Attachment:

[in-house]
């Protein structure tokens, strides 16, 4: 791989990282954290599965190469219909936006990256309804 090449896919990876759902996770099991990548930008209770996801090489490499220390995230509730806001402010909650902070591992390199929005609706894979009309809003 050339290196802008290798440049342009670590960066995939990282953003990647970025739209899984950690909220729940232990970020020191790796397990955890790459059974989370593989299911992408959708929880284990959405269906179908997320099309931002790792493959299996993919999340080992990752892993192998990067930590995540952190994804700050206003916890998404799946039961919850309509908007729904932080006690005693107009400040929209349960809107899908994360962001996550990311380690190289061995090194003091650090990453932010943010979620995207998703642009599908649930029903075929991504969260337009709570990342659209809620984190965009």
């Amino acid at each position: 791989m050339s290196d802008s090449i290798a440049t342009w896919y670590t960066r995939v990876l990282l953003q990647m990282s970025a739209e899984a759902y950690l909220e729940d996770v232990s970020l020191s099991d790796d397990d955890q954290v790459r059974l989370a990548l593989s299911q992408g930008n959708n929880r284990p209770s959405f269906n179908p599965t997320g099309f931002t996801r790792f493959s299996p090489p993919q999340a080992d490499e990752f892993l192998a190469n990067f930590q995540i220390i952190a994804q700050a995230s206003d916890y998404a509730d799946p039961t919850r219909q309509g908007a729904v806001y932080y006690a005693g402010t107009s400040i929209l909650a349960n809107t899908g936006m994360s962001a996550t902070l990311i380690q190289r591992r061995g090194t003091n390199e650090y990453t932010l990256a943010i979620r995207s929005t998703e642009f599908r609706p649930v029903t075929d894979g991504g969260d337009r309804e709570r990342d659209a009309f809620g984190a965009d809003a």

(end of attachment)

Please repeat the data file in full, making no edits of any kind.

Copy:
[in-house]
């Protein structure tokens, strides 16, 4: 791989990282954290599965190469219909936006990256309804 090449896919990876759902996770099991990548930008209770996801090489490499220390995230509730806001402010909650902070591992390199929005609706894979009309809003 050339290196802008290798440049342009670590960066995939990282953003990647970025739209899984950690909220729940232990970020020191790796397990955890790459059974989370593989299911992408959708929880284990959405269906179908997320099309931002790792493959299996993919999340080992990752892993192998990067930590995540952190994804700050206003916890998404799946039961919850309509908007729904932080006690005693107009400040929209349960809107899908994360962001996550990311380690190289061995090194003091650090990453932010943010979620995207998703642009599908649930029903075929991504969260337009709570990342659209809620984190965009």
């Amino acid at each position: 791989m050339s290196d802008s090449i290798a440049t342009w896919y670590t960066r995939v990876l990282l953003q990647m990282s970025a739209e899984a759902y950690l909220e729940d996770v232990s970020l020191s099991d790796d397990d955890q954290v790459r059974l989370a990548l593989s299911q992408g930008n959708n929880r284990p209770s959405f269906n179908p599965t997320g099309f931002t996801r790792f493959s299996p090489p993919q999340a080992d490499e990752f892993l192998a190469n990067f930590q995540i220390i952190a994804q700050a995230s206003d916890y998404a509730d799946p039961t919850r219909q309509g908007a729904v806001y932080y006690a005693g402010t107009s400040i929209l909650a349960n809107t899908g936006m994360s962001a996550t902070l990311i380690q190289r591992r061995g090194t003091n390199e650090y990453t932010l990256a943010i979620r995207s929005t998703e642009f599908r609706p649930v029903t075929d894979g991504g969260d337009r309804e709570r990342d659209a009309f809620g984190a965009d809003a």